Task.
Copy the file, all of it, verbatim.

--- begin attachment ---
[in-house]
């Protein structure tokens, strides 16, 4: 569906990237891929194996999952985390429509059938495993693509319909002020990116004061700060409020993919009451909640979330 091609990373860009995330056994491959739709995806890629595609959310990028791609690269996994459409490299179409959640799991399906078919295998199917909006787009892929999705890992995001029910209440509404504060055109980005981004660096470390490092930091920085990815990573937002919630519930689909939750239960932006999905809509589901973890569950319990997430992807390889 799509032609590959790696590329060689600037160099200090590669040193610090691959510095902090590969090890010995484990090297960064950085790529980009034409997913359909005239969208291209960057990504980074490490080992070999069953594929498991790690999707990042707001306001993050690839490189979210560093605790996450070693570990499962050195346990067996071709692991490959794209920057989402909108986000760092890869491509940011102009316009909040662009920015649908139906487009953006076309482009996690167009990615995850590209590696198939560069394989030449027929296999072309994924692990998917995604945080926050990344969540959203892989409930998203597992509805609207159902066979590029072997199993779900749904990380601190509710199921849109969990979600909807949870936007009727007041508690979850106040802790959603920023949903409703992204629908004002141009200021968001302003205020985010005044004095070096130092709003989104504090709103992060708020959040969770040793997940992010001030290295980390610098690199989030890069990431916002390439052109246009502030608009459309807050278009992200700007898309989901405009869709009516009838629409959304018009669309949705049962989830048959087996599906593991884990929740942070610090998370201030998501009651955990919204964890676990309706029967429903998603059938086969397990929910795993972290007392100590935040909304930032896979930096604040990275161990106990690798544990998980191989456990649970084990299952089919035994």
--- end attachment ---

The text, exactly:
[in-house]
């Protein structure tokens, strides 16, 4: 569906990237891929194996999952985390429509059938495993693509319909002020990116004061700060409020993919009451909640979330 091609990373860009995330056994491959739709995806890629595609959310990028791609690269996994459409490299179409959640799991399906078919295998199917909006787009892929999705890992995001029910209440509404504060055109980005981004660096470390490092930091920085990815990573937002919630519930689909939750239960932006999905809509589901973890569950319990997430992807390889 799509032609590959790696590329060689600037160099200090590669040193610090691959510095902090590969090890010995484990090297960064950085790529980009034409997913359909005239969208291209960057990504980074490490080992070999069953594929498991790690999707990042707001306001993050690839490189979210560093605790996450070693570990499962050195346990067996071709692991490959794209920057989402909108986000760092890869491509940011102009316009909040662009920015649908139906487009953006076309482009996690167009990615995850590209590696198939560069394989030449027929296999072309994924692990998917995604945080926050990344969540959203892989409930998203597992509805609207159902066979590029072997199993779900749904990380601190509710199921849109969990979600909807949870936007009727007041508690979850106040802790959603920023949903409703992204629908004002141009200021968001302003205020985010005044004095070096130092709003989104504090709103992060708020959040969770040793997940992010001030290295980390610098690199989030890069990431916002390439052109246009502030608009459309807050278009992200700007898309989901405009869709009516009838629409959304018009669309949705049962989830048959087996599906593991884990929740942070610090998370201030998501009651955990919204964890676990309706029967429903998603059938086969397990929910795993972290007392100590935040909304930032896979930096604040990275161990106990690798544990998980191989456990649970084990299952089919035994």